Let's hear it for Seitei
© 2009 Kim Taylor, all rights reserved
Let's hear it for Seitei
When I was younger I used to write
every day, usually bad poetry of the 20 year old existential angst
slash wounded in love type, but I would always start with a warmup
verse or two. I always wrote about my pen and my notebook... well let
Little white computer
mouse, almost larger than the screen
and a flexible keyboard that wobbles
almost worse than my feelings
toward seitei iai
that endlessly changing, always static
never to be owned
art of the sword.
for just a little inspiration.
you have it, another in a series of hundreds of poems dedicated to the
tools of my trade. It's a warmup, a way to get the pen moving over the
paper, or in this case, my fingers moving over this silly roll-up
keyboard which is better than the tiny little thing attached to the
eeepc I'm using, but not much. Nor is it much more wobbly in the keys.
Regardless, now I'm writing and in the warmup I've even managed to
catch my reason for writing.
Which is "thank kami for seitei gata"
spent three days in Boise Idaho at the AUSKF national iaido seminar
being a student again, I am thoroughly worked over. My left foot is so
damaged I'm still limping almost two weeks later. I suppose tromping
through the woods with a chainsaw cutting wood so my students don't
freeze to death this winter doesn't help.
Yes I cut wood for
my students and yes that's a plea for some sympathy. You have to be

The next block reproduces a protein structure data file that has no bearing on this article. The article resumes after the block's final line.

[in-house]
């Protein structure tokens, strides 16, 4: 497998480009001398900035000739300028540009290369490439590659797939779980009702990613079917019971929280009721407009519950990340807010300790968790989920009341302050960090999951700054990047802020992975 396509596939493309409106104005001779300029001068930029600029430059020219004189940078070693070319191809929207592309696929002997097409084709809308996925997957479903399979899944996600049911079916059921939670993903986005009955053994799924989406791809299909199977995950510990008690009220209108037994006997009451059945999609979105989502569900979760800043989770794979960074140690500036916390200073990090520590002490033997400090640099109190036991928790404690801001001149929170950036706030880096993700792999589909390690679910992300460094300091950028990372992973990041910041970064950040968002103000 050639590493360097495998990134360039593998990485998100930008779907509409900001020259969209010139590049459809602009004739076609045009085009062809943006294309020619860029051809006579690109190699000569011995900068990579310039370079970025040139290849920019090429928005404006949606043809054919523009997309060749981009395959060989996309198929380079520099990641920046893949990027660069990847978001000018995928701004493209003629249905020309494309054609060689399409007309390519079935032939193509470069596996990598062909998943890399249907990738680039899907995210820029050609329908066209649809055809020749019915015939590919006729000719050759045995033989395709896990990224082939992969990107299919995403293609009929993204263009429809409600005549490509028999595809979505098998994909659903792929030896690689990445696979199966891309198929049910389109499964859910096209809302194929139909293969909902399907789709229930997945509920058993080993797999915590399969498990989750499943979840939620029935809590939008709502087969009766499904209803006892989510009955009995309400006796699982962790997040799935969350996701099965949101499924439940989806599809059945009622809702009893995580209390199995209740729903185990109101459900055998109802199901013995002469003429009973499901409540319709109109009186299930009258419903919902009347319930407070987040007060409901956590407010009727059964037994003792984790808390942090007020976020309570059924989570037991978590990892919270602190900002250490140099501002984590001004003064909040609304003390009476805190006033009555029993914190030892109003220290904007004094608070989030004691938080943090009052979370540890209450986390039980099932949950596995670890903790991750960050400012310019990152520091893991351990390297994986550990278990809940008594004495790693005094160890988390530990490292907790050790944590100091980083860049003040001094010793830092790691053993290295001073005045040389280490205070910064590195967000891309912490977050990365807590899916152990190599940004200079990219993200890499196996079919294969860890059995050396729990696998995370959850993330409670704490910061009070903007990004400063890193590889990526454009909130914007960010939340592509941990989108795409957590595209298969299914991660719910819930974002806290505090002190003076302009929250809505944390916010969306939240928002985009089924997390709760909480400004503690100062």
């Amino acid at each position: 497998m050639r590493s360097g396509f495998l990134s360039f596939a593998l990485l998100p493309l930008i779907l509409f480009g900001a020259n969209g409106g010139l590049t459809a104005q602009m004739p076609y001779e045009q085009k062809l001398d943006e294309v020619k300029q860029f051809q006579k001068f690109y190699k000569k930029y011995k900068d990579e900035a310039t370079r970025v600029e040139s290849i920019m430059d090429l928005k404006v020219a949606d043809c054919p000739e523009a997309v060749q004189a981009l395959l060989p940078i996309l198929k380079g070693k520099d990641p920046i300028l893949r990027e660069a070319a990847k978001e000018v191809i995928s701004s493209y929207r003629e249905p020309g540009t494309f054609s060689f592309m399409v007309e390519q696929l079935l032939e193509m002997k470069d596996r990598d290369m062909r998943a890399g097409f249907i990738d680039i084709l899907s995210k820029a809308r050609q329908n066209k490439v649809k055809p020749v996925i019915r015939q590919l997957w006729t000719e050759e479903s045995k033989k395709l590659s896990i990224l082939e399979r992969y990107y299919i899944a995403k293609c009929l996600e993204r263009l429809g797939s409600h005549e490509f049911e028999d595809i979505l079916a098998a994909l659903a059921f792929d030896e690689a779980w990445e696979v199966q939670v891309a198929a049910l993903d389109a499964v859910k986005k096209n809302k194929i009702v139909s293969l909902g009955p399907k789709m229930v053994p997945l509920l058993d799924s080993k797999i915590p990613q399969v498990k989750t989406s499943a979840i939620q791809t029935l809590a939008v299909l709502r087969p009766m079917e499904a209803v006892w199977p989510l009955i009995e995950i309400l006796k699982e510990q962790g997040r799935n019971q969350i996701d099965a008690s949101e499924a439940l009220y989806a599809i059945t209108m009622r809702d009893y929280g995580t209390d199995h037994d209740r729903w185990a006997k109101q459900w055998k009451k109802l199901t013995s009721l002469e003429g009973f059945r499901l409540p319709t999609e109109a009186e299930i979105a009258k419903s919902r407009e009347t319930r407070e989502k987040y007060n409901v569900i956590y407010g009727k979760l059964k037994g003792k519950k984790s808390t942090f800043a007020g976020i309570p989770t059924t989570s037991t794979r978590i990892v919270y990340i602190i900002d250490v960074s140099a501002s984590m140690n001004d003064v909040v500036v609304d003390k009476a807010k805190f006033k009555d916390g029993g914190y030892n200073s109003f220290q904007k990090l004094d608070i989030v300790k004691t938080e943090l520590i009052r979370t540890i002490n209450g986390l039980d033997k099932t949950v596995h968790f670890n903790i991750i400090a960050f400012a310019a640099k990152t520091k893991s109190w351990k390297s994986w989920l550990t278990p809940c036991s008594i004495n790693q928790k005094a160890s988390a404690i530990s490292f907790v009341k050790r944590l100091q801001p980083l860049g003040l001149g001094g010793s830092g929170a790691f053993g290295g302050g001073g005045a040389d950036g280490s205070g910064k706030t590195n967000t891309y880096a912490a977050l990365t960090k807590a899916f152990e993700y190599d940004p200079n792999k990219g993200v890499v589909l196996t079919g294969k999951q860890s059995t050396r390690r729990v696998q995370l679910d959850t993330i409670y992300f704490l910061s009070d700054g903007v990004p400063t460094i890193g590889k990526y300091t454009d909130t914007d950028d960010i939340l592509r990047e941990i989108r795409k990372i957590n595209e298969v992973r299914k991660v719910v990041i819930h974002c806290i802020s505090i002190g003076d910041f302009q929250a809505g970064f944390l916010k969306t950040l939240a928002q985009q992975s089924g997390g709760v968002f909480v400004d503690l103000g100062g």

brutally self-honest in the martial arts... but that's another story.
in front of Kishimoto sensei, chair of the iaido section of the All
Japan Kendo Federation, I was back in school, twisting and turning my
feet, trying to catch the latest nuances of Zen Ken Ren Iai or as we
all call it, Seitei Gata.
This set, which has been around for 30
years, is still being refined, with the occasional "change" but mostly
with explanations that come down from the top fellow, through the
committee, down to all the 8dans, then the sevens, and maybe, if we're
lucky, to the students in the west. See why I was there to watch the
man himself?... and Yamazaki sensei too by the way, not sure if he's
number three or number two at the moment, but either way, he's worth
My thoughts during the seminar, being right up
front, listening carefully as I was told that the furikaburi motion was
now back to where I did it 15 years ago, before spending ten changing
it to what was then the correct motion? Well after I finished laughing
out loud I thought "chewy".
OK it's a strange word to pop into
my head but let's face it, I've now got months worth of things to chew
over in my head and especially in my practice. Months to work the
details into my own iaido, to force myself to pay attention and to
refine my ability to control the sword.
Which is of course, the
intention. Seitei is where everyone in the organization demonstrates
that they can control their sword. By working on the details forever,
by concentrating on the physical refinements and the riai, the meaning
behind the movements, we all understand the sword a bit better each
time we practice.
Compare this to an iaido practice where you
"own" the techniques. You do them as you feel they are right and
correct and you never change them due to outside instruction since they
are "yours" and you do them as a demonstration of your own
understanding of iaido.
That can get pretty stale pretty fast.
As you get older and fall into bad habits your iaido will drift and
change, usually not for the better. With no need to pay attention to
what you're doing you can start to get sloppy. Of course you can
compensate for this if your ego will let you study and learn from
others, and if you're still a junior the problem doesn't arise since
you're still learning, but for those who are at the top of their
particular hill.... well as I said, "thank the kami for seitei" because
if I ever get to the top of my particular hill I'll still have
something to keep me honest, something chewy.
Oh, how do you get to the top of your hill? Stick around long enough and you'll be there